How do much you have to pay up front? Right now electric and natural gas vehicles cost significantly more than conventional vehicles. A Volt costs about $40,000, although there’s a $7,500 federal tax credit to bring that price down. The hope is that higher fuel efficiency means you’ll save money over the long run. But that calculation depends on multiple factors: the cost of the vehicle, the price of gas, and the price of your alternative fuel, not to mention whether buyers are willing pay ahead of time for savings later on.

The biggest part of the cost of an electric car or a plug-in hybrid is the battery. In recent weeks, there have been a number of reports examining what the impact would be if there were a breakthrough in battery technology that made these cars cheaper. Some analyses, like the one contained in the Energy Information Administration’s Annual Energy Outlook, are pretty modest. The EIA estimates a battery breakthrough could boost battery powered vehicles to nearly one-quarter of auto sales by 2035, compared to 8 percent without one. Other assessments are more optimistic.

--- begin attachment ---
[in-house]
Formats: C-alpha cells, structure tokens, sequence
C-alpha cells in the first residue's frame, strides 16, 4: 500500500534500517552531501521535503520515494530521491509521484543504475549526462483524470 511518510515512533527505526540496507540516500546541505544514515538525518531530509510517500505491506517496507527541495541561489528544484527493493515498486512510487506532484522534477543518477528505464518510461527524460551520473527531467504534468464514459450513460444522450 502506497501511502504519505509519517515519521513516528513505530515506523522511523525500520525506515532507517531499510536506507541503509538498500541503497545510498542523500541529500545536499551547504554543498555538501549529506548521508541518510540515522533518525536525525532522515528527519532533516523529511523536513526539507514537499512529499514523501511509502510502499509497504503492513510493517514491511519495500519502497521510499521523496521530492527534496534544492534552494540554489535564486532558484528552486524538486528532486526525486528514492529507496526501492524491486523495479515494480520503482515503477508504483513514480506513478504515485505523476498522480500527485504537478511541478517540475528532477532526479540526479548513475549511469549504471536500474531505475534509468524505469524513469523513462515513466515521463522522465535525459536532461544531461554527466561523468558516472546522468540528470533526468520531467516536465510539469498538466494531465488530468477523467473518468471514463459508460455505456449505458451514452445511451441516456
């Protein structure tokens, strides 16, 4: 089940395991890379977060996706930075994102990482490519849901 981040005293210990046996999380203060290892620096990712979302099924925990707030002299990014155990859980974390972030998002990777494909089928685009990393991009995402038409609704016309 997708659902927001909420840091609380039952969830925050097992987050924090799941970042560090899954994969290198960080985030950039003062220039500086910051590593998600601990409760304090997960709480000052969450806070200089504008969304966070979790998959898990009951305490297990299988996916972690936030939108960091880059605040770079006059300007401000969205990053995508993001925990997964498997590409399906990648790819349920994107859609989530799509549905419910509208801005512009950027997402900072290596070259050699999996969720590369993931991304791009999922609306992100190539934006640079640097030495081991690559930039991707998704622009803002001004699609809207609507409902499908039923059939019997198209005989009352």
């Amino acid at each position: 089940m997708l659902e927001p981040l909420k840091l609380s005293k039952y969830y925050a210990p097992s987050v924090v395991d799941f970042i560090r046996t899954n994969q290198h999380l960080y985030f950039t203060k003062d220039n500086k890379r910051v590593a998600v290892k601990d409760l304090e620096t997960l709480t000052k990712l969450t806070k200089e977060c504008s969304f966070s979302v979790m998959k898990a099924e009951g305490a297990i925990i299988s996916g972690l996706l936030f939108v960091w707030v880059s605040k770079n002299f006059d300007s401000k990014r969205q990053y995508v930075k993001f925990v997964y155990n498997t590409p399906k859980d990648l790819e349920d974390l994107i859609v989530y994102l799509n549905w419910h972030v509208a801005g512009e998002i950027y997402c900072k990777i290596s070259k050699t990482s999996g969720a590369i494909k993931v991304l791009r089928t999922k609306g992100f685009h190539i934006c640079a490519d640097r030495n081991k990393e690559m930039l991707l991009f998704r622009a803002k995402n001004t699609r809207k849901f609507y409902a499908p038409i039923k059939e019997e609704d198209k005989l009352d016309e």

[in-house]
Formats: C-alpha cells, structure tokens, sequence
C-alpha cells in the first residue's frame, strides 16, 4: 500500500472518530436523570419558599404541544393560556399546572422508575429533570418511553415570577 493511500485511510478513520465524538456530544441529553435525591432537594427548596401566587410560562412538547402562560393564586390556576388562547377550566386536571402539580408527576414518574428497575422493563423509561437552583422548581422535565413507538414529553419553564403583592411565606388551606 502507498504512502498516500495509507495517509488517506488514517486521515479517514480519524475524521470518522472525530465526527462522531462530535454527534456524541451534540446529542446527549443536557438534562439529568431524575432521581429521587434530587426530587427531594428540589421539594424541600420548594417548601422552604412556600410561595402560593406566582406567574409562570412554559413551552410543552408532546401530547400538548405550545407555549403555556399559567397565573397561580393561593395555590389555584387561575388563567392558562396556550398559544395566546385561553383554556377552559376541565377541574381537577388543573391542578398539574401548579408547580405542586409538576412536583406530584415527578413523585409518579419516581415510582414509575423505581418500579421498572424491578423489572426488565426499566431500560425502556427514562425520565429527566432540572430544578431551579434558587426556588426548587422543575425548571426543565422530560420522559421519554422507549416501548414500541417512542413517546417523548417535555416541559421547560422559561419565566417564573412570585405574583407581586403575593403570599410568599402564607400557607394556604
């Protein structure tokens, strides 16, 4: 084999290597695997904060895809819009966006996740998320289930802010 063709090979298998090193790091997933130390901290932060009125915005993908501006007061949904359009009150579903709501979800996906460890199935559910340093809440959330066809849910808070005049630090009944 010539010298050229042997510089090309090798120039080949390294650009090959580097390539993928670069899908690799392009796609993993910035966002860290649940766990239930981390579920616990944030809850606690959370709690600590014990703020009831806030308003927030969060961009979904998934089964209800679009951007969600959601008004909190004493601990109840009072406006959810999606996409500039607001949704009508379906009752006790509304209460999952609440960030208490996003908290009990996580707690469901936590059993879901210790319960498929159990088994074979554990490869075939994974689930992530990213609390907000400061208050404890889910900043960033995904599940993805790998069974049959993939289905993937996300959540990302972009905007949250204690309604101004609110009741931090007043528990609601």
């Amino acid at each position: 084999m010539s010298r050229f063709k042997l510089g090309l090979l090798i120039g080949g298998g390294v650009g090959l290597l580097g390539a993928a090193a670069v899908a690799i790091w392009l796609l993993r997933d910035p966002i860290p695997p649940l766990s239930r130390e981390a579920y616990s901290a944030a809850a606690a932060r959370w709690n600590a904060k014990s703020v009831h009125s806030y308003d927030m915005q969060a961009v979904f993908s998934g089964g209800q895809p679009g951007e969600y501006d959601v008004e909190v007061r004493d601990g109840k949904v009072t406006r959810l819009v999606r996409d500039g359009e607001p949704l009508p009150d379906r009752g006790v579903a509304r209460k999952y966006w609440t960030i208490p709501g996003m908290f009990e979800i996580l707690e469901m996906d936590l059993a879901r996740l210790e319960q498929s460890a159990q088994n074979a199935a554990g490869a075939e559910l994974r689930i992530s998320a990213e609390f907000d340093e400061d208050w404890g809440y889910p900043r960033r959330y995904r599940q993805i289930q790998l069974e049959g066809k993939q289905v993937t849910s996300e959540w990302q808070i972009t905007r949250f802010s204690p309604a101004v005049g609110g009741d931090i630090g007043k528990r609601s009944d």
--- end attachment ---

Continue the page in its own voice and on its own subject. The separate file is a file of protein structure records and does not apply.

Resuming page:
Either way, the calculation is still about up-front costs for a new technology versus the price of gasoline. And the projections depend on making good guesses about two things that are hard to predict: innovation, and the price of oil.

Is it convenient?  We’ve spent a century putting a gas station on every corner, with more than 157,000 in operation now. But we don’t have plug-in chargers or natural gas pumps on every corner, or anywhere close. During the oil price spike of 2008, Utah saw a surge in interest in natural gas vehicles, for one very good reason. A local utility, Questar Gas, chose to open its pumping stations to the public. But that’s the exception. The EIA estimates that as of this year, there are 1,047 compressed natural gas fueling stations and 53 liquid natural gas stations in the United States – and more than half of them aren’t open to the public.